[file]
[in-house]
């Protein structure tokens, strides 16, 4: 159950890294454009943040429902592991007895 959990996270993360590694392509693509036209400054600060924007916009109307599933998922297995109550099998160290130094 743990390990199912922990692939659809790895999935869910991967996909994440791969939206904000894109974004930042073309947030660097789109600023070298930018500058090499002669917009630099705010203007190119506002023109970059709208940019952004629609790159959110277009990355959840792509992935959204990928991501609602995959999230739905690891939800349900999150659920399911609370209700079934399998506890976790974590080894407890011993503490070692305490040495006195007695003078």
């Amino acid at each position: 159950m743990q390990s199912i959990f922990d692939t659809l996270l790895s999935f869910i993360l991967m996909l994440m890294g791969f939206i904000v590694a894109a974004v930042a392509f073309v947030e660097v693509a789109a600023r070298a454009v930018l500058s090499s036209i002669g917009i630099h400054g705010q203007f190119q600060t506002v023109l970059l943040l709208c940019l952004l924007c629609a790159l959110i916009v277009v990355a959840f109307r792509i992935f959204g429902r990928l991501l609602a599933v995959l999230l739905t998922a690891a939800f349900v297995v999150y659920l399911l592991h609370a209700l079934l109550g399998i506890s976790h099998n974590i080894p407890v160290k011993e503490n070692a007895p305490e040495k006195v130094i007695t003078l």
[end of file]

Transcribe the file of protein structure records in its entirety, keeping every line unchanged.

[in-house]
């Protein structure tokens, strides 16, 4: 159950890294454009943040429902592991007895 959990996270993360590694392509693509036209400054600060924007916009109307599933998922297995109550099998160290130094 743990390990199912922990692939659809790895999935869910991967996909994440791969939206904000894109974004930042073309947030660097789109600023070298930018500058090499002669917009630099705010203007190119506002023109970059709208940019952004629609790159959110277009990355959840792509992935959204990928991501609602995959999230739905690891939800349900999150659920399911609370209700079934399998506890976790974590080894407890011993503490070692305490040495006195007695003078």
């Amino acid at each position: 159950m743990q390990s199912i959990f922990d692939t659809l996270l790895s999935f869910i993360l991967m996909l994440m890294g791969f939206i904000v590694a894109a974004v930042a392509f073309v947030e660097v693509a789109a600023r070298a454009v930018l500058s090499s036209i002669g917009i630099h400054g705010q203007f190119q600060t506002v023109l970059l943040l709208c940019l952004l924007c629609a790159l959110i916009v277009v990355a959840f109307r792509i992935f959204g429902r990928l991501l609602a599933v995959l999230l739905t998922a690891a939800f349900v297995v999150y659920l399911l592991h609370a209700l079934l109550g399998i506890s976790h099998n974590i080894p407890v160290k011993e503490n070692a007895p305490e040495k006195v130094i007695t003078l």